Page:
We finally decided to start our blog and are just working on some recipes and have the site put together now ( but haven't gone 'officially live' with it yet. Anyway, here're my questions...


  • One of the areas that we're struggling with is photography. We haven't invested in a good camera yet (using an iPhone 5 for now, but will invest more once we get going). We want to be able to keep our photos looking rustic and different each time, so we spent around £150 on a few props from a vintage market, including a wooden crate, some different plates, an old Hovis tin, some old rustic milk bottles, unique teacups, etc. Would you have any advice on some really great props to use within your photos that you're really keen on?
  • Do you have any tips for how we can make our photos look as good as possible (we live in an apartment so don't have a garden, but we do have huge full-length windows)?
  • Do you tend to spend a day cooking a load of recipes and then do a bulk load of photos, or do you tend to do a one a day (or something along those lines)? I'm just thinking about how to balance the time we spend on things as we both work 9-6 each day.


No rush on getting back to me, but I'd love even just a couple of bullet points and will do anything I can to repay you! I actually work for a marketing agency in my day job and have a lot of knowledge around SEO, content marketing, etc. so I could always help you with any questions around these topics to pay you back 🙂


Looking forward to hearing from you, and sorry for the essay!


Keep the good recipes coming.


Matthew Barby

I wasn’t really expecting a huge response (if any), but just hoped she would be able to give me a couple of pointers, or just a nudge in the right direction. It turns out that Kiersten is incredibly helpful and went above and beyond in her response:

Hi Matthew,


Thanks for the kind words about Oh My Veggies! And congratulations on taking the leap and starting a food blog! I'll go through and answer your questions one-by-one so I don't miss anything. 🙂


- One of the areas that we're struggling with is photography. We haven't invested in a good camera yet (using an iPhone 5 for now, but will invest more once we get going). We want to be able to keep our photos looking rustic and different each time, so we spent around £150 on a few props from a vintage market, including a wooden crate, some different plates, an old Hovis tin, some old rustic milk bottles, unique teacups, etc. Would you have any advice on some really great props to use within your photos that you're really keen on?


I started out using my iPhone too. 🙂 I actually wrote a post about it, which you might find helpful: The photos will always be a little bit grainier than ones taken with a DSLR, but 90% of taking a quality food photo comes down to knowing how to work with the light.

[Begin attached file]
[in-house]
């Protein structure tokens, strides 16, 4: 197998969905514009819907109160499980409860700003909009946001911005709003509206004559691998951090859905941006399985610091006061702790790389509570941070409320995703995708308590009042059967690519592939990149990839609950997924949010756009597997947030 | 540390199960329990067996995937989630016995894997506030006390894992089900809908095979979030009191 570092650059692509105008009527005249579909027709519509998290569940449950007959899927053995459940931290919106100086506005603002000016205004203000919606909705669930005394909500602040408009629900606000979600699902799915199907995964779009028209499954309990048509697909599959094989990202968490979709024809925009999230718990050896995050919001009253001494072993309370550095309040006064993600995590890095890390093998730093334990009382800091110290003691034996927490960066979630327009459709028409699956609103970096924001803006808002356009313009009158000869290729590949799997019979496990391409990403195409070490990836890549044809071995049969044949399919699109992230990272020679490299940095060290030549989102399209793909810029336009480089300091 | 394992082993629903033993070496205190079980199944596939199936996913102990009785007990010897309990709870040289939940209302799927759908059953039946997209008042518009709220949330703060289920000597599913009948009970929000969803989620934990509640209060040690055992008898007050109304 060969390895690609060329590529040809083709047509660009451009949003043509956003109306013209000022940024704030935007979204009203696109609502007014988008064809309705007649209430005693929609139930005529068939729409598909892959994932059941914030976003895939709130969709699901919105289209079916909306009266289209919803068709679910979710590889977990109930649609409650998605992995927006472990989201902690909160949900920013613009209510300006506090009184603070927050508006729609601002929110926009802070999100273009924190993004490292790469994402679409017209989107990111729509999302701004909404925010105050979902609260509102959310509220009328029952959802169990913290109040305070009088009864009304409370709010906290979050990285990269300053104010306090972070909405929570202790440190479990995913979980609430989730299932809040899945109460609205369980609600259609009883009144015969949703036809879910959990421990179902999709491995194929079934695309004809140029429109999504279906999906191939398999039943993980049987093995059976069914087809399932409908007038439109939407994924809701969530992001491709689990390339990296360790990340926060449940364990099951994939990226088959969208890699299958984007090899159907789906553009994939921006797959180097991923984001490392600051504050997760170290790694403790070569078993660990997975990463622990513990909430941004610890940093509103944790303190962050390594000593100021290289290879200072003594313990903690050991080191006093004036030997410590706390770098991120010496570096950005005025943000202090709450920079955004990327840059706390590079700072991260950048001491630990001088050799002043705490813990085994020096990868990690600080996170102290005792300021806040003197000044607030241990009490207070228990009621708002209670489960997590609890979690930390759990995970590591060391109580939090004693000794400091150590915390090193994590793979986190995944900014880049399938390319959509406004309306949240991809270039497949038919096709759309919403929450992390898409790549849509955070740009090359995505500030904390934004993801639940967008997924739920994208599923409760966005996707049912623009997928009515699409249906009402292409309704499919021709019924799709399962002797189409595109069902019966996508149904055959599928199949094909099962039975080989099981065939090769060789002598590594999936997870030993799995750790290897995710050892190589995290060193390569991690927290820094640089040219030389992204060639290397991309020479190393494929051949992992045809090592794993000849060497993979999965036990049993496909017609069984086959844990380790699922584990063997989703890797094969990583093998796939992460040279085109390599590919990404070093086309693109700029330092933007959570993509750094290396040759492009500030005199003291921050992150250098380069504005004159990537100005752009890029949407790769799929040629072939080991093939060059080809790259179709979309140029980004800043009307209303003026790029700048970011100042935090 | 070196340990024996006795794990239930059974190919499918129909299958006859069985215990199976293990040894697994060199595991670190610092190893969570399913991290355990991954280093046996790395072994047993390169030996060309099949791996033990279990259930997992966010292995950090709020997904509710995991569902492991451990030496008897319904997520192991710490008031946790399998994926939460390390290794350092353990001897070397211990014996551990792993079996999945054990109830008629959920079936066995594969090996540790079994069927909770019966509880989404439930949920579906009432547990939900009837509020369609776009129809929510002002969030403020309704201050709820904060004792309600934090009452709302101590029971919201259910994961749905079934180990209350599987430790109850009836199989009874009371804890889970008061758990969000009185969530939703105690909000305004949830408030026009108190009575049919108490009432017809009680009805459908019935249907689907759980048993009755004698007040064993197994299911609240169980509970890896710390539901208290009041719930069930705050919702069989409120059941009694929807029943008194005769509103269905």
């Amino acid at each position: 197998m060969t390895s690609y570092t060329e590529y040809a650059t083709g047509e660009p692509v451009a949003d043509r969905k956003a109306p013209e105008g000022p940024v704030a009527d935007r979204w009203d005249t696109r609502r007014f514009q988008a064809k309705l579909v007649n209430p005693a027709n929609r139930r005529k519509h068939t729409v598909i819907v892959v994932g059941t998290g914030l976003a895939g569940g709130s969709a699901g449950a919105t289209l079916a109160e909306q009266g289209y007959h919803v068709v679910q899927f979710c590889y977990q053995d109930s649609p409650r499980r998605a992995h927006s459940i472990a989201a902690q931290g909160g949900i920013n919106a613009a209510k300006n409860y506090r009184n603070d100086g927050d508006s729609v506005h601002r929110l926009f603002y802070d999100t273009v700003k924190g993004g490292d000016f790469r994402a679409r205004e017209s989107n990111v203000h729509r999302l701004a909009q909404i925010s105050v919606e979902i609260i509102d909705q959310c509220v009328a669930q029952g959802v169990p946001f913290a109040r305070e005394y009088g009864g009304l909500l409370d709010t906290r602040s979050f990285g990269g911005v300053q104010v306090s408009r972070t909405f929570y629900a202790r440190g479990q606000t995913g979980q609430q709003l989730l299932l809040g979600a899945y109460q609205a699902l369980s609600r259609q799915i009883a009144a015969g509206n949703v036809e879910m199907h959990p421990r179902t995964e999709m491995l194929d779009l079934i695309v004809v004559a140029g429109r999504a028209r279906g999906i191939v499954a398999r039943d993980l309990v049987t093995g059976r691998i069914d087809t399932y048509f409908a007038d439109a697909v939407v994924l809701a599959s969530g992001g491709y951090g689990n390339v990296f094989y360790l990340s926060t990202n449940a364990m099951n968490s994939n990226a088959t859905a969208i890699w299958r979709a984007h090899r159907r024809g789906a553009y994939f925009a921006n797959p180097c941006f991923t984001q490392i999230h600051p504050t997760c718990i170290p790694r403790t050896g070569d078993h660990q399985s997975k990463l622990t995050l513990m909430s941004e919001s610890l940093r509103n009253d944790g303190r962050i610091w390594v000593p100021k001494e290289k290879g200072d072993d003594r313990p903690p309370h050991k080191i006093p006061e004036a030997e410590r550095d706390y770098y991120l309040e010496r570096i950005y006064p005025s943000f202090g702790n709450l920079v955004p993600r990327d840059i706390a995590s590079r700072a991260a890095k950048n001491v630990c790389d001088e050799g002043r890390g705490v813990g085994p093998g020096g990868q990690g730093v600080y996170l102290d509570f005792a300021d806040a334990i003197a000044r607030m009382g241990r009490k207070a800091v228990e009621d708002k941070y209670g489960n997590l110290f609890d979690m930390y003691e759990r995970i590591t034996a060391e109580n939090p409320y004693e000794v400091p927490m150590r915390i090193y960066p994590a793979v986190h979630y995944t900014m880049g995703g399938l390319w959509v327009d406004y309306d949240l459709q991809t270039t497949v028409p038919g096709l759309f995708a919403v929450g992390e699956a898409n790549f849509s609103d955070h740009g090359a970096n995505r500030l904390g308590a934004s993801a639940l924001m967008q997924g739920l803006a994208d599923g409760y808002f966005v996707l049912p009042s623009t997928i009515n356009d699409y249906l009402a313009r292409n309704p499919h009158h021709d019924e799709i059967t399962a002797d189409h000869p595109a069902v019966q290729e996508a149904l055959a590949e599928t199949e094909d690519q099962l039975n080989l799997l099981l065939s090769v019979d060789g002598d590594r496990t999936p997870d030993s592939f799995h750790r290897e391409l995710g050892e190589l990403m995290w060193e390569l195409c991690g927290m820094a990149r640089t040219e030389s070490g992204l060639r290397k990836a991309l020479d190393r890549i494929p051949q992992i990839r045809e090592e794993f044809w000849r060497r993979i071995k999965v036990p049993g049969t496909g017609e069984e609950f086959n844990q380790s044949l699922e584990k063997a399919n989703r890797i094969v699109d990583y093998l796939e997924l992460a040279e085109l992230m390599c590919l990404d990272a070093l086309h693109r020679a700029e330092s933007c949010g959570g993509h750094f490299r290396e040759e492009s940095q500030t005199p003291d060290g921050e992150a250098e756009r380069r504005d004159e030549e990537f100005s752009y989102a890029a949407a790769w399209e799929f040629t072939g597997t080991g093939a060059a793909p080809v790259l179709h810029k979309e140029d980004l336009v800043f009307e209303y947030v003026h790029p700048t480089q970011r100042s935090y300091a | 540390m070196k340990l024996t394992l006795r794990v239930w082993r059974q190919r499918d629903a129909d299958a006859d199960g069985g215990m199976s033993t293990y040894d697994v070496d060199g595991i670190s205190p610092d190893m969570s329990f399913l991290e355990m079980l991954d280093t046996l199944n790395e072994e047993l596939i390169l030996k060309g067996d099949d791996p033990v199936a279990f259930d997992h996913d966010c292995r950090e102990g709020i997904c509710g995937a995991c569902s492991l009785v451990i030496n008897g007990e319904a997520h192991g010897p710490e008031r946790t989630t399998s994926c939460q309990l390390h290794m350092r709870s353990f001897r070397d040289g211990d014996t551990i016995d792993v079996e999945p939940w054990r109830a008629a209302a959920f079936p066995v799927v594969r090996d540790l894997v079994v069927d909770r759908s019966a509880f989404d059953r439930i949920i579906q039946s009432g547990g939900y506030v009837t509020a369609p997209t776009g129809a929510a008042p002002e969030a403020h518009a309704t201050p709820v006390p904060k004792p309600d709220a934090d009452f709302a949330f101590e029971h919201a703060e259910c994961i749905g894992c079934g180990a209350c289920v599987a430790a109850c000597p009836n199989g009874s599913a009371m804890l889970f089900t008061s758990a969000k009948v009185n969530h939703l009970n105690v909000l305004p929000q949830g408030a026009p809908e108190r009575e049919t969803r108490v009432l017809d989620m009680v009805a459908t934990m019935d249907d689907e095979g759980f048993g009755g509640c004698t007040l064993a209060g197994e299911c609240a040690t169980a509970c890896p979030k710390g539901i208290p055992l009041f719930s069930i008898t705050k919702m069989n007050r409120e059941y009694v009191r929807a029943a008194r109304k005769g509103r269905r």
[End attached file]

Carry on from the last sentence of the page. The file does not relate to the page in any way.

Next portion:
As for props, vintage items work well, but white bowls and plates definitely get the most use in my kitchen. I try to find them in interesting shapes so they have some visual interest without being distracting. A lot of bloggers use vinyl backdrops for that rustic boards look: I've heard that overseas shipping is high for these, but maybe you can find someone who sells them in the UK. They're a little bit tricky to use because if the light hits them at certain angles, you can tell they're not real wood!


- Do you have any tips for how we can make our photos look as good as possible (we live in an apartment so don't have a garden, but we do have huge full-length windows)?


The post on iPhone photography has a picture of my set-up, although currently, I have the table pushed right up against the window, which I've found works better. I use white foam boards to bounce light around. Sometimes I'll make a "box" around my window with foam board on all sides so the light bounces in all directions--when I'm ready to take my photo, I hold a third foam board right under the camera. This works because I have a tripod, but without a tripod, you just need a second person to hold the board.


If you have a north-facing window, that works best. Otherwise, you may need a scrim, white bed sheet, or gauzy curtain to soften your light a little bit. Light that's too harsh creates shadows.


It's still a work in progress, but I'm going to be launching a blog about blogging soon because I get so many questions like this. I have a bunch of food blogging related resources in the sidebar (they are affiliate links, FYI!) that you might want to check out. In particular, I've found the Photographing Food e-magazines and Tasty Food Photography books helpful: I also have some other resources and equipment here: Plate to Pixel was the book that taught me food photography when I was still using my phone to take pictures!


- Do you tend to spend a day cooking a load of recipes and then do a bulk load of photos, or do you tend to do a one a day (or something along those lines)? I'm just thinking about how to balance the time we spend on things as we both work 9-6 each day.


I blog full-time now, so I usually do a few recipes a week during my work hours, when light is best. Before I was laid off and started blogging full-time, I did almost all of my recipes and photos on the weekends. I'd do 2-3 every weekend, usually testing the recipes on Saturday and then finalizing & photographing them on Sunday. I don't recommend it--it's not a fun way to spend the weekend. 🙂 If I had to do it over again, I'd do more photography at night. I used an umbrella light occasionally, which worked fairly well, but I know a few bloggers who successfully use this method: